Typically, when we see a post featuring weight information, it’s a red flag. Many “thinspo” and “fitspo” accounts actually advertise this information in their personal profile, unintentionally admitting that the number has become intertwined with their very sense of self. Given that there’s no valid medical precedent for including weight numbers in your story, and that it could be potentially triggering for other people struggling, what’s the point? Why does it matter?


If we concede that eating disorders aren’t about the behaviors themselves, but rather the core trauma and psychological history of the patient, discussing caloric intake is– like bodyweight– irrelevant. Whether it’s simply including how little you were eating daily as part of your personal testimony, or a more detailed “in my disorder/in recovery” explanation, including details like this do more harm than good. If you’re trying to tell someone that eating disorders aren’t actually about the food or the behaviors, going into great detail about your diet or meal plan is counterintuitive.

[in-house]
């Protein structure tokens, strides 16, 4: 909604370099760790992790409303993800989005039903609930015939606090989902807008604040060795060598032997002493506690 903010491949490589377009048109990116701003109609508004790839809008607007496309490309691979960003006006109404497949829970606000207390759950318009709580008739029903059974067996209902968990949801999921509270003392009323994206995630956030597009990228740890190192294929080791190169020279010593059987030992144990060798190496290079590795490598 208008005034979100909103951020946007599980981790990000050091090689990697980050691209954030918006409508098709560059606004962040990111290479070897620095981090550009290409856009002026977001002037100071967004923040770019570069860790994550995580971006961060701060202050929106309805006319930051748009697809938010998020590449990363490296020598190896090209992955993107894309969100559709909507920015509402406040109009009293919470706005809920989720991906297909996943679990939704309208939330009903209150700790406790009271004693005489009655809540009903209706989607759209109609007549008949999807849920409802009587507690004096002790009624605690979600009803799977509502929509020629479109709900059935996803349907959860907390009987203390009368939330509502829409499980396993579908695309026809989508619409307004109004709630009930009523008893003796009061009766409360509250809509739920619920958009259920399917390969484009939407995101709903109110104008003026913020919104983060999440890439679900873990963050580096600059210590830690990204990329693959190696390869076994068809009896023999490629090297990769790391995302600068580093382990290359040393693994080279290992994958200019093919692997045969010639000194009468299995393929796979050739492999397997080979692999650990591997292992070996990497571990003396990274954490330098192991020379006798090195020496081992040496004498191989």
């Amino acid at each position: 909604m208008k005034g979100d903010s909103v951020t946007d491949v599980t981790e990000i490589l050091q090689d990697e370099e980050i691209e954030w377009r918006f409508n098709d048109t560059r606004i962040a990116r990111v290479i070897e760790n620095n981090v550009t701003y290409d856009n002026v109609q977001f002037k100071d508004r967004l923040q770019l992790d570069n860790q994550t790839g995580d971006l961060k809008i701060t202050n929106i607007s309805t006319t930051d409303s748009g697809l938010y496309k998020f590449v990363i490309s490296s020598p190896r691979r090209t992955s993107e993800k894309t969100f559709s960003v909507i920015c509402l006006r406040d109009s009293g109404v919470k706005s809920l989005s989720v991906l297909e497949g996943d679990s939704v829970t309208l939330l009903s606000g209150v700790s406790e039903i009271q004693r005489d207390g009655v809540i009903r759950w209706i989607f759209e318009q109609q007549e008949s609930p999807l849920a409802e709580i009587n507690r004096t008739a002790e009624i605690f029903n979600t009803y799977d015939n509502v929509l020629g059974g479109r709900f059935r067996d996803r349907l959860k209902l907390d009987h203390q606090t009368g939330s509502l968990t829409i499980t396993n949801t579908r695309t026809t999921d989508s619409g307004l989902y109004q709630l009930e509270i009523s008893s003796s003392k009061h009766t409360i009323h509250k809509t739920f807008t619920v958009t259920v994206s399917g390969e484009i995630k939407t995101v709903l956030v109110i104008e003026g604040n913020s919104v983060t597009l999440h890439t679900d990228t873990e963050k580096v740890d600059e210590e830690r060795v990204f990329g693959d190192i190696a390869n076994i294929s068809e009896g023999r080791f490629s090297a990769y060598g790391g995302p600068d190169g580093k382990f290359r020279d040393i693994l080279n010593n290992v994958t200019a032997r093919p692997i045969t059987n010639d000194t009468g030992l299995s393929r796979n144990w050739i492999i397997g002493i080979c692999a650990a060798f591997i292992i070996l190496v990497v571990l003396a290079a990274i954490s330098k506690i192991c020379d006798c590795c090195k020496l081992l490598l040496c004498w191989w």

Moreover, it speaks to your personal state of mind more than it speaks to the truth of eating disorders. Just like keeping old photos or sharing your old weight, displaying a compulsive awareness of your own meal plan– past or present– is a sign that your eating disorder has held on in some way.

This is very common in “fitspo” circles, among patients who claim to have recovered from anorexia or bulimia through a new fitness routine. To be blunt, people who claim to have recovered “through fitness/yoga/running” have usually given up on full recovery and simply settled for a shift in diagnosis and a new set of behaviors. The recent additions to the DSM of not just orthorexia but also bulimia subtypes focused on exercise speak to the prevalence of cross-addiction and diagnosis-shifting.